Prokaryotic Cells

Bacteria are examples of the prokaryotic cell type. An example is E. coli. In general, prokaryotic cells are those that do not have a membrane-bound nucleus. In fact "pro-karyotic" is Greek for "before nucleus". Besides bacteria, the cyanobacteria (blue-green algae) are a major group of prokaryotes. There are few well-distinguished internal structures in prokaryotes, in contrast to the multitude of distinct organelles in eukaryotes.

The other domain of the prokaryotes is composed of the organisms called archaebacteria, which are ancient life forms which may live in extreme environments.

The genetic information of prokaryotes (their DNA) is typically in nucleoid of DNA strands, but they may have additional DNA in a circular loop called a plasmid.

Comparison of Eukaryotic and Prokaryotic Cells
Index

Reference
Enger & Ross
 
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Comparison of Eukaryotic and Prokaryotic Cells

All living things are composed of cells which are classified as either prokaryotic or eukaryotic cells. The different cell types have many things in common. Enger & Ross's perspective of the common characteristics lists:

  1. Cell membranes
  2. Cytoplasm
  3. Genetic material
  4. Energy currency
  5. Enzymes and Coenzymes

French biologist Edouard Chatton proposed the names "prokaryote" and "eukaryote" in 1938 based solely on the absence or presence of a nucleus.

Index

Reference
Enger & Ross
 
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Bacteria

Bacteria exist as single prokaryotic cells. The cells are very small, roughly the size of an animal mitochondrion (about 1-2μm in diameter and 10 μm long). Bacteria commonly occur in three major shapes: rod shaped, spherical, and spiral. Instead of going through elaborate replication processes like eukaryotes, bacterial cells divide by binary fission.

This general description of bacterial function was accessed at Thinkquest :"Bacteria perform many important functions on earth. They serve as decomposers, agents of fermentation, and play an important role in our own digestive system. Also, bacteria are involved in many nutrient cycles such as the nitrogen cycle, which restores nitrate into the soil for plants. Unlike eukaryotic cells that depend on oxygen for their metabolism, prokaryotic cells enjoy a diverse array of metabolic functions. For example, some bacteria use sulfur instead of oxygen in their metabolism."

Bacteria are incredibly varied, and incredibly abundant. To give some kind of organization to the multitude, bacteria are typically divided into four phyla: the cyanobacteria, spirochetes, gram-positive bacteria, and proteobacteria.

Cyanobacteria are photosynthetic, like plants, which means that they use the sunÕs energy to make food for themselves.

Spirochetes are gram-negative , spiral-shaped, and heterotrophic. Some of them live in the presence of oxygen, others donÕt. They may be parasitic, living symbiotically (where two organisms live off each other), or free-living. One type of spirochete causes syphilis.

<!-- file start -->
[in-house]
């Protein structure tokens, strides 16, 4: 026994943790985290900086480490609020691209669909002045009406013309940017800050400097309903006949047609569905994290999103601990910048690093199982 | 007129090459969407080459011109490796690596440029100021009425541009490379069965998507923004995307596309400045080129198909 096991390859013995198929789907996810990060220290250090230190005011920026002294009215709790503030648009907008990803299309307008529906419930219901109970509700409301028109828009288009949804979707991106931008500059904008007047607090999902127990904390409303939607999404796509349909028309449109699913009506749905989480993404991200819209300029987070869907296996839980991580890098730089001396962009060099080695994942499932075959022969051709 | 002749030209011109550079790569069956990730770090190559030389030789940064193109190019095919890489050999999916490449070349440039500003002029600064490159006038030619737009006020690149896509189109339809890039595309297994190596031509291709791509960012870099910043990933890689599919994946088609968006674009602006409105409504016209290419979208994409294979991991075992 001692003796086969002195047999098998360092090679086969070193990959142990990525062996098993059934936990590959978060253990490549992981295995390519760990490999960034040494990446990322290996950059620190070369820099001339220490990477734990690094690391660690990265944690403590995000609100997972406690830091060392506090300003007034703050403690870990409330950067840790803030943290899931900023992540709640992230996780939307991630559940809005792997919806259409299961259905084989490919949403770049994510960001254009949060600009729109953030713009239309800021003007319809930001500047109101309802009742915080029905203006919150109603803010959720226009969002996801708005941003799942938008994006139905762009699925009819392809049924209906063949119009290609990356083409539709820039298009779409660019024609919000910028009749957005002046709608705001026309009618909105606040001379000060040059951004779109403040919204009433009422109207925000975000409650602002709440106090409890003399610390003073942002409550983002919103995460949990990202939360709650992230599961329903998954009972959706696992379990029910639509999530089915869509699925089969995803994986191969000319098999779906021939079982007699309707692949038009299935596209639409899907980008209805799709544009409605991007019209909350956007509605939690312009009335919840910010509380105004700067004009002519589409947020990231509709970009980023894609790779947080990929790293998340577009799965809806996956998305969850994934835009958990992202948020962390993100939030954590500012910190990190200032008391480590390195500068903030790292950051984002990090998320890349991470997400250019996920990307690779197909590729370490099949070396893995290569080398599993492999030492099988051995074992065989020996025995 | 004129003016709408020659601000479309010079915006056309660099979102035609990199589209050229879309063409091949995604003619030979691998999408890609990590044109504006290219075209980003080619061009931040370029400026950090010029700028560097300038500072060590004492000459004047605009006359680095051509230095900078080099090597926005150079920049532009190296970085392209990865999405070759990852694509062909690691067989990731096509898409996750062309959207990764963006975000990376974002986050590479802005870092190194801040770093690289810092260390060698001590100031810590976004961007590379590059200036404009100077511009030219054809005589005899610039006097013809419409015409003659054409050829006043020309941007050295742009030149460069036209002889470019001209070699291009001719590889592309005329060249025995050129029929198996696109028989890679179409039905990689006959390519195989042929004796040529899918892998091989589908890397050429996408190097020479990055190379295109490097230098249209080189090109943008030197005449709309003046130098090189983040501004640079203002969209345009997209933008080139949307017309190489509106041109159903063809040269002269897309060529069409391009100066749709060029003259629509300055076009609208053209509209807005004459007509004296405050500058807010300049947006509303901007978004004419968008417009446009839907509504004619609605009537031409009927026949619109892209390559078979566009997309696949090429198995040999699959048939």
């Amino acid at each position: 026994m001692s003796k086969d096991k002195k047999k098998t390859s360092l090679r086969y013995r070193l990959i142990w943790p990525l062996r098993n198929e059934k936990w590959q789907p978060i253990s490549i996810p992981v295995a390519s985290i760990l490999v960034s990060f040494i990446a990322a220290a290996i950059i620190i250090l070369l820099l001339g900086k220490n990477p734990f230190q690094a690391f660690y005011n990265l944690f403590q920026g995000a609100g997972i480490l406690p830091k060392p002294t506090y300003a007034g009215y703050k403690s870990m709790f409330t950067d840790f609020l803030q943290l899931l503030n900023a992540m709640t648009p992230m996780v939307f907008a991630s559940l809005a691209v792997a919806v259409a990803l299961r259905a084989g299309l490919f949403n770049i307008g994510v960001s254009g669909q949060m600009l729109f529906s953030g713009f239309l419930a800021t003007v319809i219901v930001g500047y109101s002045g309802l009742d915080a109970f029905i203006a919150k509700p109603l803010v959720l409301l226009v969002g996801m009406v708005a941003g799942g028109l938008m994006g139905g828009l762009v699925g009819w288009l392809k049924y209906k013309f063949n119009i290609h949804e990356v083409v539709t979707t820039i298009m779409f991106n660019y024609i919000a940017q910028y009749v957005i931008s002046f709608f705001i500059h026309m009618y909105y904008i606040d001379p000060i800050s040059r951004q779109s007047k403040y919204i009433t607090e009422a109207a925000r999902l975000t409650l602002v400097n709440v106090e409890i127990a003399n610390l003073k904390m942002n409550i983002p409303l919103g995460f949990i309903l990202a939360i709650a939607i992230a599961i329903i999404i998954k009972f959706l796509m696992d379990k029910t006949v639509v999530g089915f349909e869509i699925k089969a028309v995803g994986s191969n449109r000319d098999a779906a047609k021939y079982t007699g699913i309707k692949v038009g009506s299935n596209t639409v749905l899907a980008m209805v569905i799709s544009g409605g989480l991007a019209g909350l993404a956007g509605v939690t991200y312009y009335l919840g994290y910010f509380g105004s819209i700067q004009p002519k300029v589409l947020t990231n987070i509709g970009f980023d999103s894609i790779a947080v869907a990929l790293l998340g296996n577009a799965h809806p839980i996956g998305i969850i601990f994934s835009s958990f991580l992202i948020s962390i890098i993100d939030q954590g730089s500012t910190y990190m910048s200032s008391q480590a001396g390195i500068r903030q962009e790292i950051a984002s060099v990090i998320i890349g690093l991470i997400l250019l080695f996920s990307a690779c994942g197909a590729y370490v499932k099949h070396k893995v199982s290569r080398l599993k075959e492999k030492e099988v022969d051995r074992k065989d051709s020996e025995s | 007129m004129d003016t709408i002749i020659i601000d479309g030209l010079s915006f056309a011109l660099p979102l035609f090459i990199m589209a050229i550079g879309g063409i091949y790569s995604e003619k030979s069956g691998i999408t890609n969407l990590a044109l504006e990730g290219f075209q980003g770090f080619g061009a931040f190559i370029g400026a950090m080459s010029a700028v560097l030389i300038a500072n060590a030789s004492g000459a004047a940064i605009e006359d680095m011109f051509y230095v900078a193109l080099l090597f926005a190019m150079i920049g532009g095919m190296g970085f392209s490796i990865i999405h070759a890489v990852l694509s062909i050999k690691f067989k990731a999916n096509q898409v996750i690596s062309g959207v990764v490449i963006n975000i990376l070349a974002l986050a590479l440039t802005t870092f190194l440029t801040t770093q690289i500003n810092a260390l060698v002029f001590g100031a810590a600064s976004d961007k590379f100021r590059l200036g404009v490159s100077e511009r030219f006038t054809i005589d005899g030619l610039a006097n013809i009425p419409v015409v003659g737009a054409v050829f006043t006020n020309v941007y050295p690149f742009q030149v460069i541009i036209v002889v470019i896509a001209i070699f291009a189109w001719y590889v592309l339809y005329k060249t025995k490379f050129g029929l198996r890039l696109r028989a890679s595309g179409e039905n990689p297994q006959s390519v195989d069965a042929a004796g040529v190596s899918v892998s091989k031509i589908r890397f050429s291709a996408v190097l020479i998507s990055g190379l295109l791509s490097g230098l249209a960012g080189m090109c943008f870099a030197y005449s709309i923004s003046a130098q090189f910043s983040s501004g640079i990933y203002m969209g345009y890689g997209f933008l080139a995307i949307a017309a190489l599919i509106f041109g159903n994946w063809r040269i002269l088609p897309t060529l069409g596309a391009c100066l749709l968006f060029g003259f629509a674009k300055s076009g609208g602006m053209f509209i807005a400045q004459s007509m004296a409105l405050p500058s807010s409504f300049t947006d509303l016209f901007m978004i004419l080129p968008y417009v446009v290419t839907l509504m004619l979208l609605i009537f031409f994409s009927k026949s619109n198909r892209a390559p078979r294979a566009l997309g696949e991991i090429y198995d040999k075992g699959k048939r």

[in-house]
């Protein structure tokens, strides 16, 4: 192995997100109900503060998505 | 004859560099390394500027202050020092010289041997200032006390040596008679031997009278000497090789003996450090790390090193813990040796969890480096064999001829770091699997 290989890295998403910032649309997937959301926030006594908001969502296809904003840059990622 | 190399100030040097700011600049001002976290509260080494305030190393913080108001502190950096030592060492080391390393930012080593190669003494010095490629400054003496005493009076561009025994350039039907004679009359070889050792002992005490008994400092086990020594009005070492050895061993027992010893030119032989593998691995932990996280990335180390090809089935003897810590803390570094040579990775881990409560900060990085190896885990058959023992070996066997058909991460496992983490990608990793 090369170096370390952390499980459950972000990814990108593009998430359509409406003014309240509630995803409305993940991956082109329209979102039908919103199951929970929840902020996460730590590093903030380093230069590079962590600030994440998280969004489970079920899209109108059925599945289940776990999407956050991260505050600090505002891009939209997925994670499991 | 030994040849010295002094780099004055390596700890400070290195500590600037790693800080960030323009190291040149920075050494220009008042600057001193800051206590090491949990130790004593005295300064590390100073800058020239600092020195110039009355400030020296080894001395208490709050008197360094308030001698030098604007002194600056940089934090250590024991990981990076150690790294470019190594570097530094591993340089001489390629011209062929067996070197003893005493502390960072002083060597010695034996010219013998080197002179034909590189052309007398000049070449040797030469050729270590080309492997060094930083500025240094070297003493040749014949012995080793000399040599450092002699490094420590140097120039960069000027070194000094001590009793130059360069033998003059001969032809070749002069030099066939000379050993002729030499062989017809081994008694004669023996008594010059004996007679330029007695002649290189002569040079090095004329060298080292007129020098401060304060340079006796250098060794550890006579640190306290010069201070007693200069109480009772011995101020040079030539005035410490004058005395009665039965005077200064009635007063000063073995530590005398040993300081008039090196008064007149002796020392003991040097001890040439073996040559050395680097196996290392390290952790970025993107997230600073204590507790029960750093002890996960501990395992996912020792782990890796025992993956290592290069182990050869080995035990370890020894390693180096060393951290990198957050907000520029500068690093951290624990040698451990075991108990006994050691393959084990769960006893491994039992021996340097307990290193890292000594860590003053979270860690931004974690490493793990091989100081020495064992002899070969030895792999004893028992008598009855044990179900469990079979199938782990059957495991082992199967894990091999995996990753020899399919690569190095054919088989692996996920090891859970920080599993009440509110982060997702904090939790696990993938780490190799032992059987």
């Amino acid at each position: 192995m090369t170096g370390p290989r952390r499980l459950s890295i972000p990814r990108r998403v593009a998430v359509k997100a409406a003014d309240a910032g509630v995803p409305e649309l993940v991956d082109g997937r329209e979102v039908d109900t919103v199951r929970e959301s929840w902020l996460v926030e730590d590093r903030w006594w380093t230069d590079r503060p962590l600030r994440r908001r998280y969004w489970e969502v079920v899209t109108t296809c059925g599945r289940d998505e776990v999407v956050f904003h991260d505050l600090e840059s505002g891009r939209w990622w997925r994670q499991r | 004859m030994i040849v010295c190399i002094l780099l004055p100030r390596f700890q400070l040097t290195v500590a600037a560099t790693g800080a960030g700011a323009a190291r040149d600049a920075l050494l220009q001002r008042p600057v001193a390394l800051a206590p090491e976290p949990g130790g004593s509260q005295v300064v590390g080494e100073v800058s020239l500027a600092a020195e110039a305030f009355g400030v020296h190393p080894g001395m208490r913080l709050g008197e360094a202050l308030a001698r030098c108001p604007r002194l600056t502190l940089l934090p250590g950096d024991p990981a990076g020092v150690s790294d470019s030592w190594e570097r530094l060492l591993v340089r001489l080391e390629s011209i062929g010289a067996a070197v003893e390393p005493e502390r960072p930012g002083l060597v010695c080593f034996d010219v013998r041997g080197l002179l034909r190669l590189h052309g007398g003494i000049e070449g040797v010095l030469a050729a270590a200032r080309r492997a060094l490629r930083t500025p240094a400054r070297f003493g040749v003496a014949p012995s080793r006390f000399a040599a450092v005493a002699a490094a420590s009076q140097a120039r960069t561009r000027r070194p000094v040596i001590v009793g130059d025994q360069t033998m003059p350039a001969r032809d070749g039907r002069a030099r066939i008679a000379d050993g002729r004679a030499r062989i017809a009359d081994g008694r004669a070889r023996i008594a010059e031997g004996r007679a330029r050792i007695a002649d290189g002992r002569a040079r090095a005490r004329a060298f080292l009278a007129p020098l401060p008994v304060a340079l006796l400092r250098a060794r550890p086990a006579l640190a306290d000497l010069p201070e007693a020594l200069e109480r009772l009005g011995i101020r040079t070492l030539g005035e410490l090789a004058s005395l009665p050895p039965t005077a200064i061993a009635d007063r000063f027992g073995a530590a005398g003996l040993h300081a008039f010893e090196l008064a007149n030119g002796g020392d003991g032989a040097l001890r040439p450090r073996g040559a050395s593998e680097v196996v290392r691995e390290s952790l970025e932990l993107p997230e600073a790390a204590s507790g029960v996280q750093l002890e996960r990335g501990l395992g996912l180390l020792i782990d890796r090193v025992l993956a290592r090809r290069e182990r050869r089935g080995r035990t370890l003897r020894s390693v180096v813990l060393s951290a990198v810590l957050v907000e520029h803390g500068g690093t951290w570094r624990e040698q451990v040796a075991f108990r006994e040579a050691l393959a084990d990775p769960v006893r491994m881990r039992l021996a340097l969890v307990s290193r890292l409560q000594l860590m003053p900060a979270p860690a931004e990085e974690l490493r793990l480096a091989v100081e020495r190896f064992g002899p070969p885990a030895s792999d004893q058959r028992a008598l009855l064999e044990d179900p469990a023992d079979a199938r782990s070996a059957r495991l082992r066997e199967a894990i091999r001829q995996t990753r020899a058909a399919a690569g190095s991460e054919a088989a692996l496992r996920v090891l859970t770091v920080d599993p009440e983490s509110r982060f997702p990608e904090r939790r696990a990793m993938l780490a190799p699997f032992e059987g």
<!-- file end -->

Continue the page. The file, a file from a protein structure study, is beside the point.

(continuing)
Gram-positive bacteria are not all gram-positive, despite the same. They are grouped together due to other similarities. This phylum includes the strain of streptococcus bacteria that causes strep throat. It also includes the bacteria that produces yogurt, by growing and fermenting in milk (producing lactic acid). These bacteria also produce many of our antibiotics.

Proteobacteria is one of the largest phyla of all the bacteria. Many are gram-negative. They are divided into several subgroups, such as enteric bacteria, chemoautotrophs, and nitrogen-fixing bacteria. The enteric bacteria live mainly in intestinal tracts, like E. Coli. The chemoautotrophs oxidize chemicals in minerals to obtain energy. The nitrogen-fixing bacteria are essential to many ecosystems Š one type converts the unusable nitrogen in the atmosphere to ammonia, the form plants can use most easily.

This material on bacteria was largely taken from essortment)

Index

Reference
Audesirk & Audesirk
Ch 4

Reference
Hickman, Roberts, Larson
 
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Archaea

Archaea were first called "archaeabacteria", suggesting "ancient bacteria", but they are considered distinct from ordinary bacteria. Partly to avoid confusion with other bacteria, this domain is currently called archaea. The Archaea were originally found in extreme environments like hot springs (e.g., Yellowstone National Park) and hot, deep ocean vents where ordinary bacteria could not survive and were dubbed "extremophiles". They have since been found in all environments. They are considered to be the oldest living organisms on the Earth. They are single-celled organisms, classified as prokaryotes. They operate in the absence of oxygen only, and thus are dubbed "obligate anaerobes".

The three phyla of archaebacteria are the methanogens, the halophiles and the thermoacidophiles.

Methanogens can harvest energy by converting H2 and CO2 into methane gas. This must be done in the absence of oxygen. They operate deep in marshes, and are found in the intestinal tracts of humans, cows, and some other animals.

Halophiles thrive in the presence of extremely high salt levels, which would kill ordinary bacteria. They are found in the Dead Sea, the Great Salt Lake, and other areas with a high salt content.

Thermoacidophiles are found in extremely acidic conditions and in areas with very high temperatures. "They can survive in areas with temperatures as high as 230 degrees Fahrenheit and with pHs below 2 (hydrochloric acid, which is incredibly strong, has a pH of 1). These locations include volcanic vents and hydrothermal vents (cracks in the ocean floor where scalding water leaks out)."(Accessed at essortment)

Index

Reference
Audesirk & Audesirk
Ch 4

Reference
Hickman, Roberts, Larson
 
HyperPhysics***** Biology R Nave
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